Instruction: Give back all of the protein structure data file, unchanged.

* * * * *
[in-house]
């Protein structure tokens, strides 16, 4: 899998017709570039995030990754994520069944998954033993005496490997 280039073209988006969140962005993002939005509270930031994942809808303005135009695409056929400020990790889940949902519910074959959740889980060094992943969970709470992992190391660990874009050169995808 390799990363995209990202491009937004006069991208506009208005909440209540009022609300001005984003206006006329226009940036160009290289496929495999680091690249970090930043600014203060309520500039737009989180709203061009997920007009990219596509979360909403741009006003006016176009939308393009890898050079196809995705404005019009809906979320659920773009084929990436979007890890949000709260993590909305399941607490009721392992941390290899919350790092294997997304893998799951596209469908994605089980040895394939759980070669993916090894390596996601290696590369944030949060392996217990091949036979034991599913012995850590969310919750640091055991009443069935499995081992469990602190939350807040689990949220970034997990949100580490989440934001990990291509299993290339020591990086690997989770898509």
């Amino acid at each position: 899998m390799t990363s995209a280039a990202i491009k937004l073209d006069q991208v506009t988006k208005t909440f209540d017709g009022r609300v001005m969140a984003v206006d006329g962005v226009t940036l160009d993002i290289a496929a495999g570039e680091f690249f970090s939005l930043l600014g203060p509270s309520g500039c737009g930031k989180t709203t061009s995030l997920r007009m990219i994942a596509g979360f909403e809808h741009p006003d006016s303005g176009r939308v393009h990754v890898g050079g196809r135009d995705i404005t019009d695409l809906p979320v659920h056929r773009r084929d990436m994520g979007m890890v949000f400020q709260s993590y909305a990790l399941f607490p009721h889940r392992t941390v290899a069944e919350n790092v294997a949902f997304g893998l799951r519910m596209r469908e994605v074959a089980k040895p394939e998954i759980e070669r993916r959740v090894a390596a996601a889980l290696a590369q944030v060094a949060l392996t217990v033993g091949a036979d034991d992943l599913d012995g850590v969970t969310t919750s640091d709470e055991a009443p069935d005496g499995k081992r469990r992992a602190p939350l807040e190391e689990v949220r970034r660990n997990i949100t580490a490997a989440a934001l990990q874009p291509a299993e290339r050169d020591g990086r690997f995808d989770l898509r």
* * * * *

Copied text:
[in-house]
């Protein structure tokens, strides 16, 4: 899998017709570039995030990754994520069944998954033993005496490997 280039073209988006969140962005993002939005509270930031994942809808303005135009695409056929400020990790889940949902519910074959959740889980060094992943969970709470992992190391660990874009050169995808 390799990363995209990202491009937004006069991208506009208005909440209540009022609300001005984003206006006329226009940036160009290289496929495999680091690249970090930043600014203060309520500039737009989180709203061009997920007009990219596509979360909403741009006003006016176009939308393009890898050079196809995705404005019009809906979320659920773009084929990436979007890890949000709260993590909305399941607490009721392992941390290899919350790092294997997304893998799951596209469908994605089980040895394939759980070669993916090894390596996601290696590369944030949060392996217990091949036979034991599913012995850590969310919750640091055991009443069935499995081992469990602190939350807040689990949220970034997990949100580490989440934001990990291509299993290339020591990086690997989770898509």
């Amino acid at each position: 899998m390799t990363s995209a280039a990202i491009k937004l073209d006069q991208v506009t988006k208005t909440f209540d017709g009022r609300v001005m969140a984003v206006d006329g962005v226009t940036l160009d993002i290289a496929a495999g570039e680091f690249f970090s939005l930043l600014g203060p509270s309520g500039c737009g930031k989180t709203t061009s995030l997920r007009m990219i994942a596509g979360f909403e809808h741009p006003d006016s303005g176009r939308v393009h990754v890898g050079g196809r135009d995705i404005t019009d695409l809906p979320v659920h056929r773009r084929d990436m994520g979007m890890v949000f400020q709260s993590y909305a990790l399941f607490p009721h889940r392992t941390v290899a069944e919350n790092v294997a949902f997304g893998l799951r519910m596209r469908e994605v074959a089980k040895p394939e998954i759980e070669r993916r959740v090894a390596a996601a889980l290696a590369q944030v060094a949060l392996t217990v033993g091949a036979d034991d992943l599913d012995g850590v969970t969310t919750s640091d709470e055991a009443p069935d005496g499995k081992r469990r992992a602190p939350l807040e190391e689990v949220r970034r660990n997990i949100t580490a490997a989440a934001l990990q874009p291509a299993e290339r050169d020591g990086r690997f995808d989770l898509r």